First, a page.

HTML5: Hype, Substance and Scrutiny

Today we have a special treat: an article from Luke Stevens, author of The Truth About HTML5, that takes a critical look at the past, present and future of HTML5.

What is HTML5, really? How did it come about? Should we really be blindly following what we’re told about it or is some critical thinking required? Read on to find out.

Two HTML5s

HTML5 has, in its most buzz-wordy form, taken the world by storm, but all that is claimed to be “HTML5” isn’t. There is, in a sense, two “HTML5”s: the technical specification, and the collection of new and exciting technology that gets lumped in together as “HTML5”.

On the one hand, there’s the actual HTML5 specification — a lengthy technical document written largely for browser vendors that’s often a strange world for those of us who actually mark up web pages day in, day out. This is “HTML5” in the technically correct sense. (And really, is there any other kind?)


On the other hand, there’s HTML5 the buzzword — the collection of new (and not so new) technology that is often downright cool, but has little to do with the HTML5 specification or those who contribute to it. For example, have you seen the interactive, WebGL- powered music video for Danger Mouses’ Rome project? It all happens natively in your browser (except IE due to security concerns), and will make your jaw drop.

WebGL is new and sexy, but even old standards are being dusted off and made new again. Did you see the incredible SVG Girl animation in IE9? Microsoft’s hardware- accelerated support for the decade-old SVG standard has made things possible in SVG that we could only dream of ten years ago. And yes, that’s Microsoft pushing web standards to new heights.

But SVG — once heralded as “The New Flash” — isn’t HTML5 either.

What is HTML5?


HTML5, as a specification, is actually at its best when it’s at its most boring. The HTML5 editor, Ian Hickson, has gone to great lengths over many years to get the HTML standard into shape, so browser makers can implement it in a consistent way. Implementation details for browser makers is hardly sexy stuff, but it does make all our lives easier in the long run, and for that we can be thankful.

HTML5: The Good Stuff

In fact, it’s something of a small miracle that HTML5 exists at all. After declaring HTML 4.0 done and dusted way back in 1999, the W3C spent the first half of the 00s pursuing XHTML 2 — a dead end spec that Opera’s HTML5 evangelist Bruce Lawson described as a “beautiful specification of philosophical purity that had absolutely no resemblance to the real world”.

In 2004, a group working for browser vendors operating outside the W3C saw the future of HTML differently, and started working on evolving the HTML spec to better accommodate web apps, and released a position paper stating their intentions. After being rebuffed by the W3C, this group — the Web Hypertext Application Technology Working Group, or WHATWG — went on to develop the Web Applications 1.0 and Web Forms 2.0 specifications, edited by Ian Hickson under the “benevolent dictator” model of specification development.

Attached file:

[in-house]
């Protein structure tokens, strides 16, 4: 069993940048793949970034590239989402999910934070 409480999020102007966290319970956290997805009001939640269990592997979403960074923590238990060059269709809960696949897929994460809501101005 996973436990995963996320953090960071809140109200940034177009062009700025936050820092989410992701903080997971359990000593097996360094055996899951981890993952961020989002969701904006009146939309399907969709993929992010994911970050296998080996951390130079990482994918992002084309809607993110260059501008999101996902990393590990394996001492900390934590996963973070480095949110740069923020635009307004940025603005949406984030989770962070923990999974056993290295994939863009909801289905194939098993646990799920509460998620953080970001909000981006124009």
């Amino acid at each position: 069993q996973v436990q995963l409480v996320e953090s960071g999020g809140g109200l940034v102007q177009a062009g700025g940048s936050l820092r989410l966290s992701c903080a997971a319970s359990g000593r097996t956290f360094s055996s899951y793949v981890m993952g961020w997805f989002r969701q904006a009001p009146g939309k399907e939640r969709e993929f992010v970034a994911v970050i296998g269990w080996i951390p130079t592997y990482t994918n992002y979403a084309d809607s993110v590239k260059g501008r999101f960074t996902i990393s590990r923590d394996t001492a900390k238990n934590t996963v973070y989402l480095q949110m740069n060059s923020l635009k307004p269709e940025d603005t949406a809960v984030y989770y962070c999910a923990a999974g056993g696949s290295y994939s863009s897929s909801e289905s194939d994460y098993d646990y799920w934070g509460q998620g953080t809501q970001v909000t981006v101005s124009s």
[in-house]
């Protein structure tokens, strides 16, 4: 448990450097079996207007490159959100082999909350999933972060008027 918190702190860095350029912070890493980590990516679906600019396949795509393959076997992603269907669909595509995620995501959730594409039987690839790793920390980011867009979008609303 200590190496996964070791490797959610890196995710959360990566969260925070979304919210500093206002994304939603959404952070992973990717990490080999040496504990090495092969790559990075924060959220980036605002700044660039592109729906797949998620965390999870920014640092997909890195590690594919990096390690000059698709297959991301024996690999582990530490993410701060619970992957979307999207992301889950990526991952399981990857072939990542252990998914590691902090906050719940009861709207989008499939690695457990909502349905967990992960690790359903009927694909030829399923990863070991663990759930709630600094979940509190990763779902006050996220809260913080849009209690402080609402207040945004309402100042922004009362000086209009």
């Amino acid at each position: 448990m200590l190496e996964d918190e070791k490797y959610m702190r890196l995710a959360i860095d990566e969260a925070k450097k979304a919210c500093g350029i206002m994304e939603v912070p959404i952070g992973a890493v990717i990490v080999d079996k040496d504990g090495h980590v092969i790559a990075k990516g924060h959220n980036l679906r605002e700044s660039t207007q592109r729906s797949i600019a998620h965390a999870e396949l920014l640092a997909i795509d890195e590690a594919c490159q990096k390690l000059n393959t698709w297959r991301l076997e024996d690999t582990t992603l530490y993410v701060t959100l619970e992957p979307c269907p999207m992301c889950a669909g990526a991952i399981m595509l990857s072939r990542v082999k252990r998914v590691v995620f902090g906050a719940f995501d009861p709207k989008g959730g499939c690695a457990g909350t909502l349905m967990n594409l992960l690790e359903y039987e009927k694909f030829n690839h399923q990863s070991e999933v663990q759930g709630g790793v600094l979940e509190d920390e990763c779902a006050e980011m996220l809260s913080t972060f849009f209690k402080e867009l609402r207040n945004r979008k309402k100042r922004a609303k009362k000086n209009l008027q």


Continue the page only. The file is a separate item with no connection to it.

Long story short, the W3C eventually came to their senses and realized that XHTML 2 was a dead end; the WHATWG had the support of those who really mattered (the browser makers); and they didn’t have much choice but to come on board and adopt the WHATWG’s standards.


The good parts of HTML5 largely reflect this history. For example, HTML5 was in part born of Web Forms 2.0, and therefore HTML5 contains new forms features that add a variety of features to significantly simplify form development, including the handy placeholder attribute among many others. You can see more about HTML5 forms browser support in the excellent Wufoo HTML5 forms guide.

There’s also a variety of web app-oriented features including the History API, which gives us a way to manipulate the browser’s history and address bar URL through JavaScript, and move beyond the ugly hash-bang (#!) URL schemes, and indeed the full page refresh model we’ve been trying to work around since the world of Web 2.0 and AJAX requests.

The HTML5 spec (and its forbearers) is edited*, as mentioned, by Ian Hickson. As Jeffrey Zeldman says:

“In reality, there is one ‘decider’ — the editor of HTML5, Ian Hickson. His decisions are final, he is under no obligation to explain his rationales, and he need not prioritize developer recommendations above a browser maker’s — nor above a sandwich maker’s, if it comes to that. By design, Hixie is a free agent according to the structure he himself created, and his browser maker end-users (masters?) like it that way.”

Hickson is not just the editor — he has also been a very significant contributor to the spec he edits, for better and worse. For example, that WebGL demonstration we touched on earlier uses OpenGL-based technology running through the element. The element was something Apple invented internally for simple, scriptable 2D graphics in its OS X dashboard in 2004. Later, it was added to Safari. Hickson reverse engineered and standardized it for other browsers.


Fast forward to 2012 and we have Microsoft sponsoring a browser-based version of the mobile hit Cut The Rope that uses — you guessed it — the element for its 2D graphics. Web standards sometimes come about in strange ways.

HTML5, The Not So Good Stuff


But what about plain old HTML tags — what does HTML5 add there? Well, this is the not so good part. HTML5 includes contributions from its editor/contributor (as both player and referee) in the form of new elements too.

You’re probably familiar with the new structural elements such as